Several presidential candidates have put forth health care plans that include making health insurance mandatory, much like liability auto insurance. Governor Schwarzenegger has been pushing for universal health care in CA for months now, and part of his plan is to make health insurance mandatory. And Colorado is considering two proposals that would make health insurance mandatory.
Critics are saying that it’s too expensive to mandate. But that’s using current health insurance premium figures, with the premiums spread over a smaller group than the actual population that uses health care. Every time an uninsured person incurs a large medical bill and defaults on payment, the providers have to write off the charges. To make up for the losses, they charge higher rates, which are paid by insurance companies when insured patients seek care. If everyone had health insurance, hospitals would not be writing off bad debt on a regular basis and passing the cost along to health insurance companies. So it stands to reason that premiums would be lower for everyone who already pays for health insurance. Obviously, for those who have been going without, the premiums would be higher than the zero amount they are currently paying. But it is only fair to expect everyone to contribute to a program that benefits everyone – none of us know when we might need medical care, regardless of how healthy we may be right now.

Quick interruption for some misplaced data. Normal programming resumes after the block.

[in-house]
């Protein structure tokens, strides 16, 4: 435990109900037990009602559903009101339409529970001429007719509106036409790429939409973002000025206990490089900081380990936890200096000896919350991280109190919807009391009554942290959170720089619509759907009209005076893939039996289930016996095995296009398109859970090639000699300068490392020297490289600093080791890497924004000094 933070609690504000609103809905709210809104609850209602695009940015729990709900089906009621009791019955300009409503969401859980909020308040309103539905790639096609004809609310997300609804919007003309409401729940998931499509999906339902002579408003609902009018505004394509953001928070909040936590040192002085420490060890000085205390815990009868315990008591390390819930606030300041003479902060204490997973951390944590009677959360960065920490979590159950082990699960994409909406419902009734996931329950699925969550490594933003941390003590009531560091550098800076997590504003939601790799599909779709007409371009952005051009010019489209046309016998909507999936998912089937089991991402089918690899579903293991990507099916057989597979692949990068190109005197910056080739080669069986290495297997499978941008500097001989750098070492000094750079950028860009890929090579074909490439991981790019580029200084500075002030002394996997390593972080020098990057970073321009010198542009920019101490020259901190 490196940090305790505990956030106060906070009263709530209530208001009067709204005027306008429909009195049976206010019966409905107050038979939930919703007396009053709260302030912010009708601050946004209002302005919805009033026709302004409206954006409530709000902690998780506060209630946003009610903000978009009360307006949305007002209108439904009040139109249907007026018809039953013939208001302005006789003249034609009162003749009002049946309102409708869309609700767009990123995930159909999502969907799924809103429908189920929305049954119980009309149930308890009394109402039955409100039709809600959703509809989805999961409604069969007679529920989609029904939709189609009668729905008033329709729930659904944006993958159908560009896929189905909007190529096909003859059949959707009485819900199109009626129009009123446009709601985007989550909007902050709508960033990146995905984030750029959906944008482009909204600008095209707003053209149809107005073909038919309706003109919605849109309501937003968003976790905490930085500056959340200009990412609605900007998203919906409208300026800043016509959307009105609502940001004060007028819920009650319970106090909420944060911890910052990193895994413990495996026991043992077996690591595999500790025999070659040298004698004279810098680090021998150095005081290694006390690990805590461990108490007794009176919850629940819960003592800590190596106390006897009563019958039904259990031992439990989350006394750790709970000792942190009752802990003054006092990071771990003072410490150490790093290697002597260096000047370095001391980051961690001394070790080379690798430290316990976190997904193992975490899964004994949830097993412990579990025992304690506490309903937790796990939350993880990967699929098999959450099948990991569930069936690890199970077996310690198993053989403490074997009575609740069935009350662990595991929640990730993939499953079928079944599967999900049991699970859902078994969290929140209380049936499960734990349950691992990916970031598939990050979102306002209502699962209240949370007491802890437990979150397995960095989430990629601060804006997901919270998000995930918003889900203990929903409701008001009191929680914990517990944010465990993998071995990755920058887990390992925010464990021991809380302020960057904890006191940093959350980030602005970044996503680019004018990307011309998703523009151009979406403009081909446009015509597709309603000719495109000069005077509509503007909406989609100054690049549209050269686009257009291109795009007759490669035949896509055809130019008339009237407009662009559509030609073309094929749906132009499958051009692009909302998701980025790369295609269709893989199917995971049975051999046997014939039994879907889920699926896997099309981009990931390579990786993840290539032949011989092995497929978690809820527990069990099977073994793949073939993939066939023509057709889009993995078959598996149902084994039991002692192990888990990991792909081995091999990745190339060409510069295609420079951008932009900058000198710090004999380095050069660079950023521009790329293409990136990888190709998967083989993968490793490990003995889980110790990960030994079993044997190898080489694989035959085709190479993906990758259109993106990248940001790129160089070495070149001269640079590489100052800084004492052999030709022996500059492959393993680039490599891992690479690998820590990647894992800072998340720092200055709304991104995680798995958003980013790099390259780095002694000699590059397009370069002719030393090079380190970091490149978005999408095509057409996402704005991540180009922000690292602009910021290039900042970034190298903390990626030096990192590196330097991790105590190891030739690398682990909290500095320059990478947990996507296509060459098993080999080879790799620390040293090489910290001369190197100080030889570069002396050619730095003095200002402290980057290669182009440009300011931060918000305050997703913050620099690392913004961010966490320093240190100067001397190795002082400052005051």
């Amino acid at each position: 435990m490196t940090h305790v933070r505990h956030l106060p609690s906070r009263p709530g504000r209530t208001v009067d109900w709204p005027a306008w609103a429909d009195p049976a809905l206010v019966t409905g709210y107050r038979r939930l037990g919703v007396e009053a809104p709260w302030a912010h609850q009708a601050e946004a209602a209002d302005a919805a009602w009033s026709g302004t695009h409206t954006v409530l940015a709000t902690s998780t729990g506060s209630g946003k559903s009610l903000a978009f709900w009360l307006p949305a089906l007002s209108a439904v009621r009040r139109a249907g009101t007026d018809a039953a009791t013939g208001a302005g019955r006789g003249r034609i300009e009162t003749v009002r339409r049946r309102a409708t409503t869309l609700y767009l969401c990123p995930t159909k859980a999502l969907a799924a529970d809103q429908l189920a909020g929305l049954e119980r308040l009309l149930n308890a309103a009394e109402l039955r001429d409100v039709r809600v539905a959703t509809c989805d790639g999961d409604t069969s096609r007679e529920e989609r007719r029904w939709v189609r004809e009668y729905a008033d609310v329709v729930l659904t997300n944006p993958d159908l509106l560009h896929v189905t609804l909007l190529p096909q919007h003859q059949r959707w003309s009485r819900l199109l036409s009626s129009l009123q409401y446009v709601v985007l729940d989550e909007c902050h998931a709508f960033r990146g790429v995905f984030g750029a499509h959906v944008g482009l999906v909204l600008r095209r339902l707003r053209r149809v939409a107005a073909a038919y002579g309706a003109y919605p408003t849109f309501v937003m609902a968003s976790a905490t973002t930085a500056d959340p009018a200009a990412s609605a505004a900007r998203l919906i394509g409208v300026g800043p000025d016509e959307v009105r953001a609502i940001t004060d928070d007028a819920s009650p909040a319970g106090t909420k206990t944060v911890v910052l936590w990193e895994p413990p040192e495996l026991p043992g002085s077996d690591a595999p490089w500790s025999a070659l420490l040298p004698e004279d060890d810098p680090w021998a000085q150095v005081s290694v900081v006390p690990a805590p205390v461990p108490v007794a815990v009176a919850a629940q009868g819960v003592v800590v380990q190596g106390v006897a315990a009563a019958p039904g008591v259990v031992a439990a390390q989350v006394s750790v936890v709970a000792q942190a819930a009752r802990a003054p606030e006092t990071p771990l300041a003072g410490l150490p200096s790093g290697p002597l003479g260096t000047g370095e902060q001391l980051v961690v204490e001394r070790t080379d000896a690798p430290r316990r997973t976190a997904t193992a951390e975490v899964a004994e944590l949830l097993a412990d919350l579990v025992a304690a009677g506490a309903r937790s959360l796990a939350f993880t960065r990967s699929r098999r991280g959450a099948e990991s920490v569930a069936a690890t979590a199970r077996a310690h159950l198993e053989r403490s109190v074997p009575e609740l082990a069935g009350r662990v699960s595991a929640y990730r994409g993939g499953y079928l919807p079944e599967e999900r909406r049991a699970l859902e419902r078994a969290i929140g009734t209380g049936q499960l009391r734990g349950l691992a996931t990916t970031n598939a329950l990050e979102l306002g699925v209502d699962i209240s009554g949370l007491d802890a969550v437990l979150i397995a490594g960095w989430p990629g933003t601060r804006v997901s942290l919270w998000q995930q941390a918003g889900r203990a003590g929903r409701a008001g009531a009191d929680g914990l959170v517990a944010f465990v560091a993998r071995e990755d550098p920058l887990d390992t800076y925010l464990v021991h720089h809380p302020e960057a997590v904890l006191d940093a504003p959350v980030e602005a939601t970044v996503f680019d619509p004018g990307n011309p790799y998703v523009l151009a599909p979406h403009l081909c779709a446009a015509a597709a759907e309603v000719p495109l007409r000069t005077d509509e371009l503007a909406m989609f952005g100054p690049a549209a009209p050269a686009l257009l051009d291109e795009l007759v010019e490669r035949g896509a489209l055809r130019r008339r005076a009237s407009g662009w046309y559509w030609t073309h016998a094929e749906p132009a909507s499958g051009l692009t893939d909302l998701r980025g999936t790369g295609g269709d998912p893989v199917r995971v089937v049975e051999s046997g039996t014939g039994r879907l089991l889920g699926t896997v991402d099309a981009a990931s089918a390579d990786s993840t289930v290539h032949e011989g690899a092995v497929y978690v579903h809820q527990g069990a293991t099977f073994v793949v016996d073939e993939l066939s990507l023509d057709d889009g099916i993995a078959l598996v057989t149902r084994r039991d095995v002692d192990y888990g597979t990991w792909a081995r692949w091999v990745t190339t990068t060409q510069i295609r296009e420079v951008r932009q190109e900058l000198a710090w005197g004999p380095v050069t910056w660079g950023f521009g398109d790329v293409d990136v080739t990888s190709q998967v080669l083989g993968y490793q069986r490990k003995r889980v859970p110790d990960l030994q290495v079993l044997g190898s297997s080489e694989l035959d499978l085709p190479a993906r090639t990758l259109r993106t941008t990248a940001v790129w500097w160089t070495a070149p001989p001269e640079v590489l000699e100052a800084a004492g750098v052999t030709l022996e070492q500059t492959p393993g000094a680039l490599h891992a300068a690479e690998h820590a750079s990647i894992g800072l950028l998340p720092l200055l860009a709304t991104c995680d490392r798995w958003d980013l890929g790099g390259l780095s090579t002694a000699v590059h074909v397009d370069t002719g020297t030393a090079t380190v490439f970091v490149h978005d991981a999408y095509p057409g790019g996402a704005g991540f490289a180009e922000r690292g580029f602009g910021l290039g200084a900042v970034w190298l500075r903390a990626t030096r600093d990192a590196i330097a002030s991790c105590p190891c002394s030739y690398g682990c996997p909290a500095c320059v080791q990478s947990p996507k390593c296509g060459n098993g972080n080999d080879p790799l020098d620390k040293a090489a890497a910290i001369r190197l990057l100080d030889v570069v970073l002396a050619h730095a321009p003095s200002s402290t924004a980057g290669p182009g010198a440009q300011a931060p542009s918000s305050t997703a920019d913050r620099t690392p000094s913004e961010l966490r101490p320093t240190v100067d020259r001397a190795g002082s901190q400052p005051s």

The average amount that employers spend to insure a single person is $4500/year, and $12,100 for a family of four. Keep in mind that those are premiums for guaranteed issue policies – all pre-existing conditions are covered – and the policies tend to be very comprehensive, with coverage for maternity, doctor visits, first dollar coverage for prescriptions, etc. I don’t think that health insurance should cover things like doctor visits until a deductible is met. We are way to quick to run to the doctor, usually begging for an antibiotic prescription, at the first sign of a sniffle. We have forgotten how to take care of our own health. If health insurance didn’t cover so much minor stuff, it would be less expensive.
And then there’s the obvious – a large number of people who are uninsured cannot afford health insurance, even the least expensive, medically underwritten policies. So if we’re going to mandate health insurance, we need to greatly expand programs like Medicaid or offer subsidies to health insurance companies to lower their rates for people with low incomes who do not qualify for Medicaid.
We’re all going to have to be involved in fixing the health care problems we currently face. The government is going to have to help with the financial burden, citizens are going to have to take responsibility for their health and for making sure that they have health insurance in place, and providers and insurance companies are going to have to trim the fat and lower costs (CEO’s who make $36,988,014 a year would be a good place to start). And we have to spread the cost and risk across the whole population; if emergency rooms have to treat all patients, regardless of ability to pay, health insurance has got to be mandatory.